science fiction

*Short Stories is a ongoing collection of original weird and wonderful works from Nerd Bastards creative writing team. We hope you enjoy reading them as much as we enjoy dreaming them into being. 

All it takes is one drop of blood.

Cari yawned as she perused through her least favorite material, oceanic Selachimorpha. It was easy to roll her eyes as the video notes explained more on the subject. She never quite understood her mother’s fascination with fish-eyed, sharp-toothed predators. Half her notes were on the creatures, despite the fact that all known Earth permutations had died out decades ago. Large predators had a hard time around aggressive, invasive species with two long legs.

After that sixth extinction, Earth was no place to be a zoologist. That’s why Dr. Zahn, her mother, took to the stars. Cari had grown up marveling at new species, falling in love with the small avian herbivores that lived in forests, flying gracefully with wide eyes like hers.

Yet her mother always held some strange reverence of these violent predators. Killers. Monsters. Cari learned the facts, observed and recorded dutifully, but they both knew she’d never feel anything but ambivalence.

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Fake Feminist Sci-Fi Films of the Fifties

Before the recent advances in Hollywood due to the #metoo and #timesup movements, there were science fiction films that showed strong women.  Characters like Ripley in Alien and Sarah Conner from the Terminator franchise showed women that were smart and capable without turning into damsels in distress at the sign of the first man who could help them.  While women in sci-fi films of the past were often just eye candy, some films are so misogynistic that it is either painful or hilarious to watch them (often both).

In the 1950s, as the feminist movement gained traction, some films seemed intent in showing strong women that were only waiting for a man to come along and melt their cold hearts.  Others showed that when women had power they became either crazy, violent, or both.

These movies all felt feminist to viewers when they were released but to the modern eye they really support the patriarchy of the times.  Here are the most egregious examples.

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French science-fiction hasn’t had too much luck with international cinematic releases: from the gloriously jumbled mess that was the Fifth Element, all the way to the recent toss-up that was Immortelle, French science fiction comic books hasn’t managed to stick with audiences. It could be the large concentration of nudity, the weird approach they take toward implementing religion in their stories or just their shaky morality play, but this latest adaptation might actually stand a chance…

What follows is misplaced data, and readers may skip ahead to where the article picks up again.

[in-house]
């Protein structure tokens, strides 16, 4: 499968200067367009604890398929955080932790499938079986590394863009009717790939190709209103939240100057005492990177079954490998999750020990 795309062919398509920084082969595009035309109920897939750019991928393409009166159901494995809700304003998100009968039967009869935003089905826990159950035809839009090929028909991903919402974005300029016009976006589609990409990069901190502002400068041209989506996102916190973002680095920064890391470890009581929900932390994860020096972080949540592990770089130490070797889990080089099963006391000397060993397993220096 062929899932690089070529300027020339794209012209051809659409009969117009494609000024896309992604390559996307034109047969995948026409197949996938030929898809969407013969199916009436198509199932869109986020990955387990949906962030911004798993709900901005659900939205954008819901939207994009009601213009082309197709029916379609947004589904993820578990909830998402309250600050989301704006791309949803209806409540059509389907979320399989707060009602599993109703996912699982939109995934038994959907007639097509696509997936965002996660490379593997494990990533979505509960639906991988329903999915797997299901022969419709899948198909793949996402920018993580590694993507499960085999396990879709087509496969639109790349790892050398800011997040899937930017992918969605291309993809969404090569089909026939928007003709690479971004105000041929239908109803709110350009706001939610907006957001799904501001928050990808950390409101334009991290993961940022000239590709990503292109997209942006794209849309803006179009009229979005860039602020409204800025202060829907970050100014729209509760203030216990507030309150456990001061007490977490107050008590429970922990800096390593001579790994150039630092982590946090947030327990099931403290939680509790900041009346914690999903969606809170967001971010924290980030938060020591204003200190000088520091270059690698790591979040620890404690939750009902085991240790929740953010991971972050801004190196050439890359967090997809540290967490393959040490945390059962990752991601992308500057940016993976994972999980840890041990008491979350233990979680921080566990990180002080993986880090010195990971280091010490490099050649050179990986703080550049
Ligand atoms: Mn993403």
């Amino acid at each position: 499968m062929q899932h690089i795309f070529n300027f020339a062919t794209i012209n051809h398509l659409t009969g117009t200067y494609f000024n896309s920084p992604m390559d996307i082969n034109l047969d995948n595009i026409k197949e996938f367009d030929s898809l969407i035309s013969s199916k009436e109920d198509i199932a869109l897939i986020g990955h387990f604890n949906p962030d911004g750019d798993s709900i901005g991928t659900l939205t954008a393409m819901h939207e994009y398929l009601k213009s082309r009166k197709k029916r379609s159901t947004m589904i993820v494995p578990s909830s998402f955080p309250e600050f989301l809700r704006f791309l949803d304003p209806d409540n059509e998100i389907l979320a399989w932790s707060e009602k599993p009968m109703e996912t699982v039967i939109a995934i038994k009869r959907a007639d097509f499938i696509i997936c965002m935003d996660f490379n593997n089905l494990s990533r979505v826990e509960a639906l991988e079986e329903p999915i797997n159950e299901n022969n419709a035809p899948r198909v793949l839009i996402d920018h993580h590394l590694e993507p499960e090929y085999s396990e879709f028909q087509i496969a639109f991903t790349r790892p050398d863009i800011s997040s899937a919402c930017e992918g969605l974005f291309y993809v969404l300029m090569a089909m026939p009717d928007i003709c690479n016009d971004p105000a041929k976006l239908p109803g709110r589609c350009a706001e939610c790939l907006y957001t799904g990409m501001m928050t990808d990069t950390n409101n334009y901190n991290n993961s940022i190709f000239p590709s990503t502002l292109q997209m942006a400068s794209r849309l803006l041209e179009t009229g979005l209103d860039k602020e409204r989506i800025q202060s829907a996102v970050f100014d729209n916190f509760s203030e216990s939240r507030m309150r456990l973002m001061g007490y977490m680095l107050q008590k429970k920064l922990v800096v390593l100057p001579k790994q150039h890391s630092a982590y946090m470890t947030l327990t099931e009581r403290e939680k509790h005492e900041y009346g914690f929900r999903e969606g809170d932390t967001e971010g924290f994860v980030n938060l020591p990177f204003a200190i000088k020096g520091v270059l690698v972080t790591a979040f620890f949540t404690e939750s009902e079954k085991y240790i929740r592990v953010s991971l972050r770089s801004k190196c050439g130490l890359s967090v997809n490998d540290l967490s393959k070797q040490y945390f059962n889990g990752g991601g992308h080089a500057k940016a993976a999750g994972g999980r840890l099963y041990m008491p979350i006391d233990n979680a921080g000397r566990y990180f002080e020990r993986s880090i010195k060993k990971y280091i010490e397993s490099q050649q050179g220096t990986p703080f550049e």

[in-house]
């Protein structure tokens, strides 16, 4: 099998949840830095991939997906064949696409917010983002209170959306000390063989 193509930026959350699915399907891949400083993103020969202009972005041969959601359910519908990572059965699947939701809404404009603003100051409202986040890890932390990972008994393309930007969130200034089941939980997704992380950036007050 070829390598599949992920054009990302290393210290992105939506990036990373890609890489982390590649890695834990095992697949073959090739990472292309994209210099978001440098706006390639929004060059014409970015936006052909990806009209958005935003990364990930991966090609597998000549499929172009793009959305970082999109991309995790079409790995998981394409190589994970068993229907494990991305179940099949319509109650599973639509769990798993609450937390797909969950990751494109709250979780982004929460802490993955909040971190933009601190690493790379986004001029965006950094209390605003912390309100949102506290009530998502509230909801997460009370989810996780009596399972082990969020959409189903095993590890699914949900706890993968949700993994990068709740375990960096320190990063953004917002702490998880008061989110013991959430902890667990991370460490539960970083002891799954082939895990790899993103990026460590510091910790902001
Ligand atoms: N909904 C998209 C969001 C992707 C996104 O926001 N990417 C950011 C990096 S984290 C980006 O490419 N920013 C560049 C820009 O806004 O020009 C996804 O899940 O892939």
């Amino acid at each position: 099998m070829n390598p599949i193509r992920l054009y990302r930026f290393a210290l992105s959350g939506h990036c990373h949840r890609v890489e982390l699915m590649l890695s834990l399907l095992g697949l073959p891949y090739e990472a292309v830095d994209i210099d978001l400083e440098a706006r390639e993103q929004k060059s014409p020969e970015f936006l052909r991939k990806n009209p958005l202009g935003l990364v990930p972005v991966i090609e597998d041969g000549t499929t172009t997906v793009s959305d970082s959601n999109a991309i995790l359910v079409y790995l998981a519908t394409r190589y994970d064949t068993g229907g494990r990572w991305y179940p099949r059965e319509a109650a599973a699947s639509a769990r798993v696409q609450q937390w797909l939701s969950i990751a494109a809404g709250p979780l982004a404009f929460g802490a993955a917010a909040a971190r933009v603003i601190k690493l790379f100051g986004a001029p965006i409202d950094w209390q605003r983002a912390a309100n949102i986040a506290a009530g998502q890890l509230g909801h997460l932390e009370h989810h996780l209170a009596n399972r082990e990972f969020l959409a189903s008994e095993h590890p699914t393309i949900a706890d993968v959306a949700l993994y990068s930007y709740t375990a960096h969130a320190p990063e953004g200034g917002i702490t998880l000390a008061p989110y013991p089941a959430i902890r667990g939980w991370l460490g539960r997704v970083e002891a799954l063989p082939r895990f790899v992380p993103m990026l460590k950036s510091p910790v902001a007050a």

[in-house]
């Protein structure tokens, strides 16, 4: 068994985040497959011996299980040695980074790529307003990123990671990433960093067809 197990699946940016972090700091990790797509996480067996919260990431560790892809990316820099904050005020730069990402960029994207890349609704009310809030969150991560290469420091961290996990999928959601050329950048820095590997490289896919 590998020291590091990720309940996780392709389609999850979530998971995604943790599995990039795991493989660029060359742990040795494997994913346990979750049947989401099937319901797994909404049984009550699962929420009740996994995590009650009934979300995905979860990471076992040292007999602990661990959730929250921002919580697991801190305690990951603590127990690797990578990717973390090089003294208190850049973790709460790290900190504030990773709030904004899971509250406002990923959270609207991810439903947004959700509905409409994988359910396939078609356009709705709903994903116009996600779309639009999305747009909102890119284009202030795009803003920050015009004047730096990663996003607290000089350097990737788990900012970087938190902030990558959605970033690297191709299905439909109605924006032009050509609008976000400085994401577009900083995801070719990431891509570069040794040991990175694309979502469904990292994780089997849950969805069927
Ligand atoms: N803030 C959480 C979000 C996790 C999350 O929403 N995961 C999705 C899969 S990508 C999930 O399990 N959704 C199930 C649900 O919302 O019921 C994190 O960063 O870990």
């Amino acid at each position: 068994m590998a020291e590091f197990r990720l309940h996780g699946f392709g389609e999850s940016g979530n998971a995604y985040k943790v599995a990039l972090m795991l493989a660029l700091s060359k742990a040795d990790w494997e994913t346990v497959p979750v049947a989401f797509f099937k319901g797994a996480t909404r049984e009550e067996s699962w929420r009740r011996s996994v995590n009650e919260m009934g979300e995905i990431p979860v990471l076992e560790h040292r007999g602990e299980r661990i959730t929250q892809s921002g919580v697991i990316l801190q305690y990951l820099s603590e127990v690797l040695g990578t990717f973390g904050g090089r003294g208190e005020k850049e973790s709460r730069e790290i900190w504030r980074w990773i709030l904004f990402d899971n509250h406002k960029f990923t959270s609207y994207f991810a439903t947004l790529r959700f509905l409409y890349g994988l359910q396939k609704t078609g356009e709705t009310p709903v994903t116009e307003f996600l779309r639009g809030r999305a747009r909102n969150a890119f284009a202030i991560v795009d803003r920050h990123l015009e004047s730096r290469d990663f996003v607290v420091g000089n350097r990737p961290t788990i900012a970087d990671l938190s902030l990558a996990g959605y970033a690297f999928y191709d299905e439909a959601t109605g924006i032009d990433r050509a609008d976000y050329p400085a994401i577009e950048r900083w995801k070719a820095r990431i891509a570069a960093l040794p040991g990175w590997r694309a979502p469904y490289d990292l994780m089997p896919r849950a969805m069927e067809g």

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Best Obscure Graphic Novels That Everyone Should Read

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“Why don’t more people know about [INSERT GRAPHIC NOVEL TITLE HERE]? [INSERT GRAPHIC NOVEL TITLE HERE] is the best thing ever!

~Every cheated comic book nerd ever.

With almost a century’s worth of tradition, comic books have absolute metric craptons of excellent, well thought-out content, even after you have subtracted the 90% of crap that infests every medium, as predicted by Sturgeon’s Law. And while this 10% might sound pretty damn promising, a lot of it just has simply been lost to time and lack of reprints, mostly due to their lackluster sales.

Which makes sense, from a market perspective: how many newfangled nerds know about the work of Rick Veitch? Who among the steampunk nerds have even heard of the unbridled lunacy that’s in the work of Bryan Talbot? Heck, how many otaku do you know that know the work of Boichi or even Kago Shintarou? Even if you factor in those creators’ excellence, their work often slips through the cracks, by virtue of simple logistics. (more…)

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Hidden treasures are always a given in the sci-fi genre. From the post-apocalyptic deconstructive metaphor of Hell Comes To Frogtown to Mark Hammil’s lost road-trip classic Slipstream and all the way up to 2009’s MOON, there are metric tons of films that are labors of love that never quite make it into becoming proper mainstream hits.

Air and Terminus are two such films, released in 2015, both deeply rooted in old-school science fiction tradition, each sporting a different flavor in its iteration of the genre. Where Air is loose hard science fiction with a bittersweet lean, Terminus is a Cold-war style story that, while lacking the higher-budget finish of the other movie, still manages to give a great, contemporary story.

Neither movie is perfect: far from it, both suffer from a number of flaws, which we will address. But they are damn good examples of science fiction and they deserve a better chance than what they got. So strap on in and start playing that special end-of the-universe playlist. Stuff’s about to get dreary…